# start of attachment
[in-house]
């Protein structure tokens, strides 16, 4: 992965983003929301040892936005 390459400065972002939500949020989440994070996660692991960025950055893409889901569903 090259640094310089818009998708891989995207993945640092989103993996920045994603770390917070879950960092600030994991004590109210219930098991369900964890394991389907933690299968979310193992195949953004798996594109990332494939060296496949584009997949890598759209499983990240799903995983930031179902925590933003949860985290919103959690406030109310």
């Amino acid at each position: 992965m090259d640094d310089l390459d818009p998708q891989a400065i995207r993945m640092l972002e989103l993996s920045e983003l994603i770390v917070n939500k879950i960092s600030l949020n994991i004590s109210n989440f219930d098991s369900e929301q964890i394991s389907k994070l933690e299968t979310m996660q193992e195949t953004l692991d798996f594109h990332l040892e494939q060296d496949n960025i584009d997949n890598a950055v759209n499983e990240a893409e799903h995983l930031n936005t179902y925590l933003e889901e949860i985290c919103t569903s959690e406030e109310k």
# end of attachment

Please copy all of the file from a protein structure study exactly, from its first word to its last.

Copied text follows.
[in-house]
């Protein structure tokens, strides 16, 4: 992965983003929301040892936005 390459400065972002939500949020989440994070996660692991960025950055893409889901569903 090259640094310089818009998708891989995207993945640092989103993996920045994603770390917070879950960092600030994991004590109210219930098991369900964890394991389907933690299968979310193992195949953004798996594109990332494939060296496949584009997949890598759209499983990240799903995983930031179902925590933003949860985290919103959690406030109310």
């Amino acid at each position: 992965m090259d640094d310089l390459d818009p998708q891989a400065i995207r993945m640092l972002e989103l993996s920045e983003l994603i770390v917070n939500k879950i960092s600030l949020n994991i004590s109210n989440f219930d098991s369900e929301q964890i394991s389907k994070l933690e299968t979310m996660q193992e195949t953004l692991d798996f594109h990332l040892e494939q060296d496949n960025i584009d997949n890598a950055v759209n499983e990240a893409e799903h995983l930031n936005t179902y925590l933003e889901e949860i985290c919103t569903s959690e406030e109310k």